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Actor

Actor  

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The need to express emotion, whether in music, dancing, gesture, or speech, seems to be inherent in man, and to have developed originally in connection with religious observances. Nothing is ...
Ankara

Ankara  

[Gr. and Lat. Ancyra; Mod. Gr. Angora].Capital city of the Turkish Republic since 1923 and a center of trade and administration since antiquity. Ankara lies near the northern edge ...
Aphthonios

Aphthonios  

(᾽Αφθόνιος), rhetorician from Antioch and pupil of Libanios; fl. late 4th to beginning of 5th C.Of his abundant works only a textbook of exercises (progymnasmata) and 40 fables (mythoi) ...
Asterios of Amaseia

Asterios of Amaseia  

Cappadocian churchman and writer, overshadowed by his more famous contemporaries, the Cappadocian Fathers; born between 330 and 335, died between 420 and 425 (according to Datema, infra [1970] xxiv). ...
Basil of Caesarea

Basil of Caesarea  

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(in Cappadocia), c.ad 330–79 (the dates are debated but not disproved). He is honoured as the chief architect of monastic life in the Greek Church. His early education was completed at Athens, where ...
Chorikios of Gaza

Chorikios of Gaza  

6th-C. Christian rhetorician. Chorikios (Ξορίκιος) was pupil and eulogist of Prokopios of Gaza. Forty-six declamations of various types survive. Apart from the historical value of his panegyric on ...
Curia

Curia  

(βουλή), city council. In late antiquity curiae administered Cities and their territories, controlled local expenditure, sent embassies to the emperor, issued honorific decrees, and appointed urban ...
Daphne

Daphne  

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A park 9 km. (5 ½ mi.) south of Antioch (1), at natural springs supplying the city's water. Its inviolate temenos, with a temple of Apollo and Artemis, was dedicated ...
ekphrasis

ekphrasis  

An extended and detailed literary description of any object, real or imaginary. ‘There are ekphraseis of faces and objects and places and ages and many other things’ (Hermogenes).
Epistolography

Epistolography  

Or the art of writing letters, a genre of Byz. literature akin to rhetoric, popular with the intellectual elite. Copious examples survive from all periods, in more than 150 published ...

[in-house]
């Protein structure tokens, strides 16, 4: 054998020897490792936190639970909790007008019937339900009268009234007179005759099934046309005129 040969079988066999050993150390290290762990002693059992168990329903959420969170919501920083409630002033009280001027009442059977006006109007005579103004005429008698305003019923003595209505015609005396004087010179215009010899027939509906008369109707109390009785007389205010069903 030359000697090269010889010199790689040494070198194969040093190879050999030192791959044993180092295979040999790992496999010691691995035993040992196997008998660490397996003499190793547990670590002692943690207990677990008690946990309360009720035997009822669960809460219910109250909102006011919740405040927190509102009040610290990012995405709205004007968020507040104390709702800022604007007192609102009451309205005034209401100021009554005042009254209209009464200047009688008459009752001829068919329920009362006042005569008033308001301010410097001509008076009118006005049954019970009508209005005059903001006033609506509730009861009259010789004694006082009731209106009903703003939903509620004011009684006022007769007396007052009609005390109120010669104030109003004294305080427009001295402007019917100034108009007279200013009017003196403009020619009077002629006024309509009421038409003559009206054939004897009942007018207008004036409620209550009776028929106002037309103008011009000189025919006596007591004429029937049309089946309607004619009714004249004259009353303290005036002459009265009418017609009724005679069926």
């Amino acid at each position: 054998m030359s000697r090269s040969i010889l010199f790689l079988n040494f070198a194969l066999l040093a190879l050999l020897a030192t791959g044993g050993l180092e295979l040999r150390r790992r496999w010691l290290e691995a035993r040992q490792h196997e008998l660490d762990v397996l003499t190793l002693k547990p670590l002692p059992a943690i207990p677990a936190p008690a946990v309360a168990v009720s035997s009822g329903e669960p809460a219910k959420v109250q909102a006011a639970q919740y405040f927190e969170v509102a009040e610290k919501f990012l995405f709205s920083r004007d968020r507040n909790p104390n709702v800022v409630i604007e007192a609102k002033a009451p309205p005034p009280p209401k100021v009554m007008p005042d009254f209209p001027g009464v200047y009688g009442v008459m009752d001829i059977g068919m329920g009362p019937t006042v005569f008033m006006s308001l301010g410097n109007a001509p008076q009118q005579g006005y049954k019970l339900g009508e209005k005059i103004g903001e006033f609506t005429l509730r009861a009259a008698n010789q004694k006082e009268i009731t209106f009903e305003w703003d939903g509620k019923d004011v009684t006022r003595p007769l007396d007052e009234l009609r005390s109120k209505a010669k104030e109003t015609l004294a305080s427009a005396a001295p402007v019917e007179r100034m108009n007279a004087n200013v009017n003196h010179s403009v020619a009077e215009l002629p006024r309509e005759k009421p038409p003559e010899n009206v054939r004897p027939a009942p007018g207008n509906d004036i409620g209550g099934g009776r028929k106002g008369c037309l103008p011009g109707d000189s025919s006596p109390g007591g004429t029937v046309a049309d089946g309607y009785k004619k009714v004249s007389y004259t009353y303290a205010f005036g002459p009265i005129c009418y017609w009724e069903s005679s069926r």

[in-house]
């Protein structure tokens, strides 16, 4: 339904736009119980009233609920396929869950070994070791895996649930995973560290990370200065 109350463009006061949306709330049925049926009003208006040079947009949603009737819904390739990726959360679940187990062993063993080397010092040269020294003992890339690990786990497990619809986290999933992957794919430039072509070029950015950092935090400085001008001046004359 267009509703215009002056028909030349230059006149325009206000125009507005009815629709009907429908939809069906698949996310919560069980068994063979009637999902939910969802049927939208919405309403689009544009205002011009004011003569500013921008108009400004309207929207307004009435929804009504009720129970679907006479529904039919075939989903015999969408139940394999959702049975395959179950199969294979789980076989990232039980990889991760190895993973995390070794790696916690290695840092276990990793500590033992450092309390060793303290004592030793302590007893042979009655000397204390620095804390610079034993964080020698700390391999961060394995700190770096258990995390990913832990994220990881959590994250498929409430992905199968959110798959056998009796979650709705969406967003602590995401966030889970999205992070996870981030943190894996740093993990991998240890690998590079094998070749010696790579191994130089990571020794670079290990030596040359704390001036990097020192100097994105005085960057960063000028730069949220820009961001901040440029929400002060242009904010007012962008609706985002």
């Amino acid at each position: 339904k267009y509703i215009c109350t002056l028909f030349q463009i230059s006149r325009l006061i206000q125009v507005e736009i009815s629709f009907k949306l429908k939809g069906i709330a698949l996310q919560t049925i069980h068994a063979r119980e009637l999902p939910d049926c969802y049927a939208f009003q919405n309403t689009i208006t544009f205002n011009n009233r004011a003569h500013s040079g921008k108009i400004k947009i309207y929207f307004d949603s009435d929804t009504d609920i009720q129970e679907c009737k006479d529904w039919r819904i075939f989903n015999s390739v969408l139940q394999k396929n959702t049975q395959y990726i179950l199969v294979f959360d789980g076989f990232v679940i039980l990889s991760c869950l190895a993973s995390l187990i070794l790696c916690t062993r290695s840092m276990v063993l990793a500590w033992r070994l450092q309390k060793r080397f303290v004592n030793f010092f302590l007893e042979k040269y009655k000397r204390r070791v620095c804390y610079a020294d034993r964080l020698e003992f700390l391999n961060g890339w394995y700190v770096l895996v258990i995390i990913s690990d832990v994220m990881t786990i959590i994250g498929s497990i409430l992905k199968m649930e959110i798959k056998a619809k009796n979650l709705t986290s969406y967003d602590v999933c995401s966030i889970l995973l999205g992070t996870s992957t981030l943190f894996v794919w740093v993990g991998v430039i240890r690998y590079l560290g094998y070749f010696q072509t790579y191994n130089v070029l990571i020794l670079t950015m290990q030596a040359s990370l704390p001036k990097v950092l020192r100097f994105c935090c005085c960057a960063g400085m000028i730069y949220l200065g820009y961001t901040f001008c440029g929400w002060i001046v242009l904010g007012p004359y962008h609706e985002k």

Eutropius

Eutropius  

The historian, probably from Gaul, who took part in Julian's Persian campaign (ad 363) and was magister memoriae of Valens, published a survey of Roman history (Breviarium ab urbe condita) ...
Festus

Festus  

(‘Rufus’ or ‘Ruffus’ Festus only in poor MSS), historian and senator from Tridentum, ‘of the lowest birth’ (Ammianus Marcellinus 29. 2. 22). He was magister memoriae under Valens (c.ad 369) ...
Greek letters

Greek letters  

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Letters in the Greek world could be written on metal, wax-coated wood, fragments of earthenware, animal skin, and (above all) papyrus (see books, Greek and Roman); a very early surviving ...
Hegesippus

Hegesippus  

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(c.390–c.325bc), Athenian statesman, contemporary with Demosthenes, nicknamed Krōbylos (‘Top-knot’) from his old-fashioned hairstyle, an obscure but not unimportant figure. He was already a man of ...
Himerius

Himerius  

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(c. ad 310–c. 390),Greek rhetorician. Born in Prusias in Bithynia, he studied in Athens, where he spent most of his life as a successful teacher of rhetoric. He was ...
hypothesis, literary

hypothesis, literary  

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(Greek). Prefixed to plays. Nearly all Athenian dramas have an introductory note giving an outline of the plot and often other information.
invective

invective  

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Is literature which, having regard to the customs and convictions of a given society, sets out to denigrate a named individual. Such denigration or abuse follows well‐articulated rhetorical ...
John Chrysostom

John Chrysostom  

(Ξρυσόστομος, “golden-mouth”), bishop of Constantinople (26 Feb. 398–20 June 404); saint; born Antioch between 340 and 350, died Komana 14 Sept. 407; feastday 13 Nov., translation of his relics 27 ...
Lakapenos, George

Lakapenos, George  

Writer and grammarian; fl. ca. 1297–1310/11, died before 1315.Lakapenos (Λακαπηνός) was probably a pupil of Maximos Planoudes and was active in literary circles in Constantinople under Andronikos II. ...
Nikomedeia

Nikomedeia  

(Νικομήδεια, now Izmit), city of Bithynia, the residence of Diocletian and his successors until 330. The foundation of Constantinople brought decline, but Nikomedeia remained a provincial capital and ...

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